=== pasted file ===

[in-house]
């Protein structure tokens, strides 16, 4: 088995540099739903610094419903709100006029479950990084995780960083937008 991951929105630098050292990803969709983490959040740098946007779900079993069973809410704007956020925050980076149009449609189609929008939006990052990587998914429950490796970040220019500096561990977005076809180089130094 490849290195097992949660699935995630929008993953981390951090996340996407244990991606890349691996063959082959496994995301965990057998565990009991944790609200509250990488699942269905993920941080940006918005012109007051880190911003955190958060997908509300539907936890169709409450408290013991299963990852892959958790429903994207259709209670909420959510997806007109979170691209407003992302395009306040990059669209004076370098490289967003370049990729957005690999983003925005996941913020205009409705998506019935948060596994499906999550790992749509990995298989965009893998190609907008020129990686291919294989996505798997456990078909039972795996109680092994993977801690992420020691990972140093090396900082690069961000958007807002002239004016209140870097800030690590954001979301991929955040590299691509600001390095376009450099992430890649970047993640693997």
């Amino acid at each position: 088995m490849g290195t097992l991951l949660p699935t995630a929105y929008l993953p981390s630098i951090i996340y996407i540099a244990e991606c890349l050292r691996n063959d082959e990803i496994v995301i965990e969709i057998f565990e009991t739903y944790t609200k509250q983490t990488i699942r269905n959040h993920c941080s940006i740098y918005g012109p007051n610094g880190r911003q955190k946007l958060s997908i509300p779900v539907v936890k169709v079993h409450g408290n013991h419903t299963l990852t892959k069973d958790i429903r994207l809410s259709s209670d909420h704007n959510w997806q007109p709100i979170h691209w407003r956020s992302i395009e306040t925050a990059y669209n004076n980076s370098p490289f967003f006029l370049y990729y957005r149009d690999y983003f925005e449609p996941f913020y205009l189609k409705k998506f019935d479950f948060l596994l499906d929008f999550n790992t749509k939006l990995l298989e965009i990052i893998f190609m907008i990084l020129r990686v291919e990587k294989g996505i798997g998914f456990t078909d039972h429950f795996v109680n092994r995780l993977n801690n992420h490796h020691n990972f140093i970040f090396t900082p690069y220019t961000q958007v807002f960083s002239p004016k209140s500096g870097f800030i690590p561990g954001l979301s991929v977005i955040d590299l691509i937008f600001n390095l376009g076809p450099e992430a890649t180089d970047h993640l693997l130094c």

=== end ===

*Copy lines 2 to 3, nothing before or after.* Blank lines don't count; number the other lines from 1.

């Protein structure tokens, strides 16, 4: 088995540099739903610094419903709100006029479950990084995780960083937008 991951929105630098050292990803969709983490959040740098946007779900079993069973809410704007956020925050980076149009449609189609929008939006990052990587998914429950490796970040220019500096561990977005076809180089130094 490849290195097992949660699935995630929008993953981390951090996340996407244990991606890349691996063959082959496994995301965990057998565990009991944790609200509250990488699942269905993920941080940006918005012109007051880190911003955190958060997908509300539907936890169709409450408290013991299963990852892959958790429903994207259709209670909420959510997806007109979170691209407003992302395009306040990059669209004076370098490289967003370049990729957005690999983003925005996941913020205009409705998506019935948060596994499906999550790992749509990995298989965009893998190609907008020129990686291919294989996505798997456990078909039972795996109680092994993977801690992420020691990972140093090396900082690069961000958007807002002239004016209140870097800030690590954001979301991929955040590299691509600001390095376009450099992430890649970047993640693997």
């Amino acid at each position: 088995m490849g290195t097992l991951l949660p699935t995630a929105y929008l993953p981390s630098i951090i996340y996407i540099a244990e991606c890349l050292r691996n063959d082959e990803i496994v995301i965990e969709i057998f565990e009991t739903y944790t609200k509250q983490t990488i699942r269905n959040h993920c941080s940006i740098y918005g012109p007051n610094g880190r911003q955190k946007l958060s997908i509300p779900v539907v936890k169709v079993h409450g408290n013991h419903t299963l990852t892959k069973d958790i429903r994207l809410s259709s209670d909420h704007n959510w997806q007109p709100i979170h691209w407003r956020s992302i395009e306040t925050a990059y669209n004076n980076s370098p490289f967003f006029l370049y990729y957005r149009d690999y983003f925005e449609p996941f913020y205009l189609k409705k998506f019935d479950f948060l596994l499906d929008f999550n790992t749509k939006l990995l298989e965009i990052i893998f190609m907008i990084l020129r990686v291919e990587k294989g996505i798997g998914f456990t078909d039972h429950f795996v109680n092994r995780l993977n801690n992420h490796h020691n990972f140093i970040f090396t900082p690069y220019t961000q958007v807002f960083s002239p004016k209140s500096g870097f800030i690590p561990g954001l979301s991929v977005i955040d590299l691509i937008f600001n390095l376009g076809p450099e992430a890649t180089d970047h993640l693997l130094c």